‘I was a contestant on The Traitors. Here are five things I learnt about the game’

Theo in The Traitors.

The Traitors is back on UK television with a bang. Only a handful of episodes into the second series, and already we’ve witnessed banishments, breakdowns and Claudia Winkleman’s bangs.

Oh, and spoiler alert, in episode three, viewers watched with open mouths as the endlessly suspicious, pristinely bobbed Diane revealed that fellow faithful Ross is actually her son.

The upcoming episodes, which air on BBC One and iPlayer, look set to be filled with more emotions, more murder and, hopefully, more Winkleman turtlenecks. 

But if the faithfuls truly want to catch a traitor, there are a few things they need to take on board. Season one star and gay cheerleading coach Theo Mayne, who made it all the way to episode nine as a faithful, has shared some of his first-hand wisdom with PinkNews.

Theo appeared on season one of The Traitors. (Studio Lambert Associates/ Mark Mainz)

The best way to play the game? Don’t play the game

“I think the best way to play the game is not to play the game,” says Theo, who reckons that over-analysing a situation is “100 per cent” what causes the downfall for most faithfuls, who end up being banished.

“When you start to play the game, you definitely get more on the traitors’ radar, because [they’re] then like, ‘Well, he’s starting to try and play and starting to work it out’.

“Whereas if you notice, me [and fellow faithfuls and eventual winners] Meryl, Hannah, we didn’t really play that much. We just showed up and had a good day, which obviously worked in their favour, because they’re 50 grand up.”

In episode nine, Theo fell victim to the round-table room, after he came up with an elaborate, and false, reason as to why faithful Aaron was a traitor.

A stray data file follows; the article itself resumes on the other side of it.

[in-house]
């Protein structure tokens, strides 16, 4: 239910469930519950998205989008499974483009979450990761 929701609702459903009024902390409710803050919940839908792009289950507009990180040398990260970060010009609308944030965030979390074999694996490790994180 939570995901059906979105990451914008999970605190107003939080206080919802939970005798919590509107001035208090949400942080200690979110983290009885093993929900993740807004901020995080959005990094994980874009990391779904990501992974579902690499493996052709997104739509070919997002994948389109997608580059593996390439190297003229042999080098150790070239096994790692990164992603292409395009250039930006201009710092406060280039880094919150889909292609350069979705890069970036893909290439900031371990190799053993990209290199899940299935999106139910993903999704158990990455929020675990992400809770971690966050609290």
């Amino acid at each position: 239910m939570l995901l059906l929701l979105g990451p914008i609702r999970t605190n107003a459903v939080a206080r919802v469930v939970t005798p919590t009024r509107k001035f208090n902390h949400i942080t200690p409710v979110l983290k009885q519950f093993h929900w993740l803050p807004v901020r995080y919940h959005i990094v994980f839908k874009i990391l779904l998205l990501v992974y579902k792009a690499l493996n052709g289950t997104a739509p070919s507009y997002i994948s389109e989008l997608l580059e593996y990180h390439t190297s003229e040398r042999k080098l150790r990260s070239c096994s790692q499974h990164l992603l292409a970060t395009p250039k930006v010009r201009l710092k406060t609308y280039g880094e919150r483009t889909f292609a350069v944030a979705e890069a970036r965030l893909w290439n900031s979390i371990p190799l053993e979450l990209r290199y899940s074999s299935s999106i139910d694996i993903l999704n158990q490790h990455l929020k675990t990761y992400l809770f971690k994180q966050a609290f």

“I obviously came out with all of my detective Clouseau ideas and scenarios, and it backfired on [me]. I should have thrown Maddy under the bus and been like: ‘She just lied about being an actress’. But I’m not that person.”

Find a balance between speaking up and staying quiet during the roundtable

I stayed away from going in at people,” Theo says of how he approached the nerve-shredding round-table discussions. 

“I didn’t really speak a lot at the roundtable just because I state my facts, I try to have my own reasoning on everybody, and I always used to say to every cast member in there: I’m making my own opinion upon everybody. I don’t want to copy the herd.”

Sometimes, Theo remembers, he would simply shrug and say he had no reason to accuse anyone of being a traitor. However, if you stay too quiet during the discussion, that can also leave you susceptible to being banished.

“At the end of the day, you’ve got to find the traitor to get out. I think the weaker players who are not putting in any effort, or not doing as much as everybody else [to try to find traitors out], people are just gonna be like: ‘Well, that’s an easy one to get rid of’, which is what we did at the first couple of roundtables.